Civetone (Molecule of the Month for May 1997)
Two of the oldest-known ingredients of perfumes, musk and civet, are odoriferous animal products that function as attractant pheromones in nature.
Musk originally came from the male musk deer Moschus moschiferus, a native of China and Tibet, while the sources of civet were the African and Asian civet cats Viverra civetta and Viverra zibetha. Both musk and civet were ancient articles of commerce.
Musk and civet have a heavy, musky odor that is still considered essential in perfumery. Through the years cheaper and more convenient natural sources of musky scents were found. Not only more accessible mammals, such as the muskrat, provided appropriate substitutes, but there were also an octopus, an alligator, and a snail that furnished musky essences; there is even a musk beetle.
Twentieth century chemical investigations of the active principles of musk and civet and the subsequent laboratory preparation of these compounds permitted synthetic chemicals to replace the animal products.
The major active compounds in natural musk and civet are two large-ring compounds known as muscone and civetone. Most of the rings in natural products contain five or six carbon atoms, and these compounds with fifteen- and seventeen membered rings are distinctly odd.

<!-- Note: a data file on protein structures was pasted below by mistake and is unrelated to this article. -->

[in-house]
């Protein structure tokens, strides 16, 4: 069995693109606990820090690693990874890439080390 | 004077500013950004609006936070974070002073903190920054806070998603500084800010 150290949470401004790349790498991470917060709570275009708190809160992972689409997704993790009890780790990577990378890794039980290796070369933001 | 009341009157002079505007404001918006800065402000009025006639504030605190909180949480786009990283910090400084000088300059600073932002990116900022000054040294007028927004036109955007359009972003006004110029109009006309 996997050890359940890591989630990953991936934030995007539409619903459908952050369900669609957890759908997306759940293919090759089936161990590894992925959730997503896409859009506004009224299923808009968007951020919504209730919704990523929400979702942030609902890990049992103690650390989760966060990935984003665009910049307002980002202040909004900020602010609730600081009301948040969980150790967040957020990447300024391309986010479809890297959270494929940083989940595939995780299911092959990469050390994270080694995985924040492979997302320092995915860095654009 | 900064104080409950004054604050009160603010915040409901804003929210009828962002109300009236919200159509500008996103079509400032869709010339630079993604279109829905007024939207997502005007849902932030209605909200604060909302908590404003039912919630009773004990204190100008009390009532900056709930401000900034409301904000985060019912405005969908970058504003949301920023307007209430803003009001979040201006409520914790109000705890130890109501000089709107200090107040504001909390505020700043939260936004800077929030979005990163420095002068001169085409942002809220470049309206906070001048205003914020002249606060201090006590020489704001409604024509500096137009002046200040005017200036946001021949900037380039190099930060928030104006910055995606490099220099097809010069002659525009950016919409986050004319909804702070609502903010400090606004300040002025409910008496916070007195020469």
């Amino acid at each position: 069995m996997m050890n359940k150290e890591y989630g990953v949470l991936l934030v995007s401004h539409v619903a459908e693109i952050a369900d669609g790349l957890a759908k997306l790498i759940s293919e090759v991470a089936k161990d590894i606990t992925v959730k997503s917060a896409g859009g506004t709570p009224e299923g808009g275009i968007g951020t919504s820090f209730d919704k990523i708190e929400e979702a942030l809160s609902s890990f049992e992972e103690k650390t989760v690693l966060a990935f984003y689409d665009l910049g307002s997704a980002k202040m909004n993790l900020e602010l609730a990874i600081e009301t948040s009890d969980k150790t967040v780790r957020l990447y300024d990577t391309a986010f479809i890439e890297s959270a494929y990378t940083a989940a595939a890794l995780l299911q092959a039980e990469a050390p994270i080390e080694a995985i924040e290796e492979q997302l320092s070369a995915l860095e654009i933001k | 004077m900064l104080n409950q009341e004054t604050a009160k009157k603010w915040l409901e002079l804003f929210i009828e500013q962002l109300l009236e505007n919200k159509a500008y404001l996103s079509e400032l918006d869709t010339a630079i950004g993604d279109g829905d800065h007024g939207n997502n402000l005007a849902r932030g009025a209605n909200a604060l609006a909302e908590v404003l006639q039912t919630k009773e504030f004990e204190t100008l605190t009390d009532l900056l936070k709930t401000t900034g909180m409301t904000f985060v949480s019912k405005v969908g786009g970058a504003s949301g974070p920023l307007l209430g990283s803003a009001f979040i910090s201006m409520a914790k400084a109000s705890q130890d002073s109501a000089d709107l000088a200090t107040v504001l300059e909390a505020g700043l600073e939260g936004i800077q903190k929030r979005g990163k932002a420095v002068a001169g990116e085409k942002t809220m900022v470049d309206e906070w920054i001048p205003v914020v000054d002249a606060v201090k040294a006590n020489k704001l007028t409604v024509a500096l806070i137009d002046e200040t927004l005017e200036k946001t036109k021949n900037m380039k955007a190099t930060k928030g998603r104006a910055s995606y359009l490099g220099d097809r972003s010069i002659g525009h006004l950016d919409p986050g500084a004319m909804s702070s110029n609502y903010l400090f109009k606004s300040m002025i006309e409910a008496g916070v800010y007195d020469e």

T he Civet is found from Senegal to Somalia and south to Namibia and eastern South Africa. The African Civet is widely distributed in both forests and savannas, where there is long grass and thickets for sufficient daytime cover. It seems to use a permanent burrow or nest only to bear its offspring. It is a solitary animal but has various visual and auditory means of communication. The Civet's scent glands have a major social role. It leaves its scent along paths to convey information, such as whether a female is in estrus. It also has three agonistic vocalizations: the growl, cough-spit, and scream, but the most commonly heard sound is the "ha-ha-ha" used in making contact.
The Civet's head and body length can be up to 36 inches, tail length up to 25 inches, and weight up to 44 pounds. Its coat is black with white or yellowish spots, stripes, and bands. The long and coarse hair is thick on the tail. All of the Civet's feet have five claws and the soles are hairy.
The Civet's diet consists of carrion, rodents, birds, eggs, reptiles, frogs, crabs, insects, fruits, and other vegetation. After a gestation period of 60-72 days, the female will give birth to one to four offspring. A Civet in captivity will live for about 28 years.
Formal Chemical Name (IUPAC)
Update by Karl Harrison
(Molecule of the Month for May 1997 )
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